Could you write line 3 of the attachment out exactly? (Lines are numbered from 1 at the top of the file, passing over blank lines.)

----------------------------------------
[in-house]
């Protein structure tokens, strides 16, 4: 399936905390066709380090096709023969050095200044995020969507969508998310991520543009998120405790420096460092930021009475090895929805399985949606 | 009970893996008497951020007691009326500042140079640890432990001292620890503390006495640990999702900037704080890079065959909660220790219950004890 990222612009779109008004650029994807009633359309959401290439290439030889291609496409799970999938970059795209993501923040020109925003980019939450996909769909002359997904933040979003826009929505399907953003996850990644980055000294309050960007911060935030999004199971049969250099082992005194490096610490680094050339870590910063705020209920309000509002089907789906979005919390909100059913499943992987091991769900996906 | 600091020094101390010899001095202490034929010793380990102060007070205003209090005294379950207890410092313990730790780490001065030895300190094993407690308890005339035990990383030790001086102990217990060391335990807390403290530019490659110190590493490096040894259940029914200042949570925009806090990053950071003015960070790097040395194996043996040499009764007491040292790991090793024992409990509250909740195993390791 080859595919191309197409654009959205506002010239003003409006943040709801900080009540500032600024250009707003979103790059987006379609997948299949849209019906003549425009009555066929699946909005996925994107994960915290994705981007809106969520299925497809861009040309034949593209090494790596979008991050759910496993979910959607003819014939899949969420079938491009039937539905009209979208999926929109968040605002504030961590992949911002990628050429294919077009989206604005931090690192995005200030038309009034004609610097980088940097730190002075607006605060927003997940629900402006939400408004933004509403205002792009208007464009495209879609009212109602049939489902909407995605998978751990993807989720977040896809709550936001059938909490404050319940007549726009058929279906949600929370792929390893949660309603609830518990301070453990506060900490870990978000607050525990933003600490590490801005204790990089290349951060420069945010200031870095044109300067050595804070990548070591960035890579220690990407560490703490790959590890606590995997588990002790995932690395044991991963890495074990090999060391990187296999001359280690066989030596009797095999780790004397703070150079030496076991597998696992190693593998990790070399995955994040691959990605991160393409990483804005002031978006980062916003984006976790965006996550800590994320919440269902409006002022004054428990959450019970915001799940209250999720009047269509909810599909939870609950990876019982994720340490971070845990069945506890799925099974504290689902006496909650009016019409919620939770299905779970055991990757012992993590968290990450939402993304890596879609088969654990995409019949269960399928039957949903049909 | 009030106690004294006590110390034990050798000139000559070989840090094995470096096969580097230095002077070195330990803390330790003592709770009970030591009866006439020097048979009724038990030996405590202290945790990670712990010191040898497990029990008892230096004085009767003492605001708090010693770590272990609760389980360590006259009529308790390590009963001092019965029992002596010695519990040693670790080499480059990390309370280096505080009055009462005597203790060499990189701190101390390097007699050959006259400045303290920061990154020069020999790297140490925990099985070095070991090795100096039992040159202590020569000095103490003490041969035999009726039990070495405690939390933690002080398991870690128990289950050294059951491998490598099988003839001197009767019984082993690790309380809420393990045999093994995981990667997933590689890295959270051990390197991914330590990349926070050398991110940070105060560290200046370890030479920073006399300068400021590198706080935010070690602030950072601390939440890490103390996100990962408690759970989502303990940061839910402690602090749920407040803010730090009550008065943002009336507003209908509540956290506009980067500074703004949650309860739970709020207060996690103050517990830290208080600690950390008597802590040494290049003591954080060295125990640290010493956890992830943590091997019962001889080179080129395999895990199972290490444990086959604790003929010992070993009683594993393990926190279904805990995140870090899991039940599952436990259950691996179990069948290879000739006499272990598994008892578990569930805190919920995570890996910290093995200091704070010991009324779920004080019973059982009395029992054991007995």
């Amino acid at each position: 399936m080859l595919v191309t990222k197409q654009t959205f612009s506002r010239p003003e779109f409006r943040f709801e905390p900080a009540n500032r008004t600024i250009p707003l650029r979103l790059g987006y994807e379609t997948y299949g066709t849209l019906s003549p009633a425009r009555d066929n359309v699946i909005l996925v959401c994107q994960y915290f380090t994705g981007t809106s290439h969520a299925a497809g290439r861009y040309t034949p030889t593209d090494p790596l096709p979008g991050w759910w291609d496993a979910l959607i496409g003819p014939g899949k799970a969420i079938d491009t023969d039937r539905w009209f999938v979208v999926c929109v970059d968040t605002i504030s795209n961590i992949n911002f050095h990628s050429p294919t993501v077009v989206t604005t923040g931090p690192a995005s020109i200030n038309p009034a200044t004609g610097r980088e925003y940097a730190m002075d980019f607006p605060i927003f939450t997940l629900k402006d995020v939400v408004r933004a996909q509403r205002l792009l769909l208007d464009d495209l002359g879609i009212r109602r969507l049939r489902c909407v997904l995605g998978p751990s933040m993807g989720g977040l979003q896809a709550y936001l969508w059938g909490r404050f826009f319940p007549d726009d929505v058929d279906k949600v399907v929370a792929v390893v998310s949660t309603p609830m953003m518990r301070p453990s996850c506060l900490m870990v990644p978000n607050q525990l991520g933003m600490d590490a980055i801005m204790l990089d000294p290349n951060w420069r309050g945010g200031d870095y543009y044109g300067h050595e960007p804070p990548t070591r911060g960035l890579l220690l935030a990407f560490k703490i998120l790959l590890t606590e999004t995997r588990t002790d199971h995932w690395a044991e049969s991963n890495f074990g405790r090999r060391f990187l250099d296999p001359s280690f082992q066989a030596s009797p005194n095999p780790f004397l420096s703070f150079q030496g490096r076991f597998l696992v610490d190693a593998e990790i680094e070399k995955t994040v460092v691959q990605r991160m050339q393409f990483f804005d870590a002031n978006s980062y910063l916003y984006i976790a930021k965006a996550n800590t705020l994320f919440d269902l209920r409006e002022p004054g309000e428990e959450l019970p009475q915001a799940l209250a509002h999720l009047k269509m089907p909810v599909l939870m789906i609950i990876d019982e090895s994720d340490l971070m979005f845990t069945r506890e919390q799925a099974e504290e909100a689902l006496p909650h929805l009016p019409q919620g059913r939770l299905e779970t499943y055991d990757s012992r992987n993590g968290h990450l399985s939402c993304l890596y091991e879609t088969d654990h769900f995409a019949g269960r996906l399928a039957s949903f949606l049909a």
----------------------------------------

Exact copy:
């Amino acid at each position: 399936m080859l595919v191309t990222k197409q654009t959205f612009s506002r010239p003003e779109f409006r943040f709801e905390p900080a009540n500032r008004t600024i250009p707003l650029r979103l790059g987006y994807e379609t997948y299949g066709t849209l019906s003549p009633a425009r009555d066929n359309v699946i909005l996925v959401c994107q994960y915290f380090t994705g981007t809106s290439h969520a299925a497809g290439r861009y040309t034949p030889t593209d090494p790596l096709p979008g991050w759910w291609d496993a979910l959607i496409g003819p014939g899949k799970a969420i079938d491009t023969d039937r539905w009209f999938v979208v999926c929109v970059d968040t605002i504030s795209n961590i992949n911002f050095h990628s050429p294919t993501v077009v989206t604005t923040g931090p690192a995005s020109i200030n038309p009034a200044t004609g610097r980088e925003y940097a730190m002075d980019f607006p605060i927003f939450t997940l629900k402006d995020v939400v408004r933004a996909q509403r205002l792009l769909l208007d464009d495209l002359g879609i009212r109602r969507l049939r489902c909407v997904l995605g998978p751990s933040m993807g989720g977040l979003q896809a709550y936001l969508w059938g909490r404050f826009f319940p007549d726009d929505v058929d279906k949600v399907v929370a792929v390893v998310s949660t309603p609830m953003m518990r301070p453990s996850c506060l900490m870990v990644p978000n607050q525990l991520g933003m600490d590490a980055i801005m204790l990089d000294p290349n951060w420069r309050g945010g200031d870095y543009y044109g300067h050595e960007p804070p990548t070591r911060g960035l890579l220690l935030a990407f560490k703490i998120l790959l590890t606590e999004t995997r588990t002790d199971h995932w690395a044991e049969s991963n890495f074990g405790r090999r060391f990187l250099d296999p001359s280690f082992q066989a030596s009797p005194n095999p780790f004397l420096s703070f150079q030496g490096r076991f597998l696992v610490d190693a593998e990790i680094e070399k995955t994040v460092v691959q990605r991160m050339q393409f990483f804005d870590a002031n978006s980062y910063l916003y984006i976790a930021k965006a996550n800590t705020l994320f919440d269902l209920r409006e002022p004054g309000e428990e959450l019970p009475q915001a799940l209250a509002h999720l009047k269509m089907p909810v599909l939870m789906i609950i990876d019982e090895s994720d340490l971070m979005f845990t069945r506890e919390q799925a099974e504290e909100a689902l006496p909650h929805l009016p019409q919620g059913r939770l299905e779970t499943y055991d990757s012992r992987n993590g968290h990450l399985s939402c993304l890596y091991e879609t088969d654990h769900f995409a019949g269960r996906l399928a039957s949903f949606l049909a």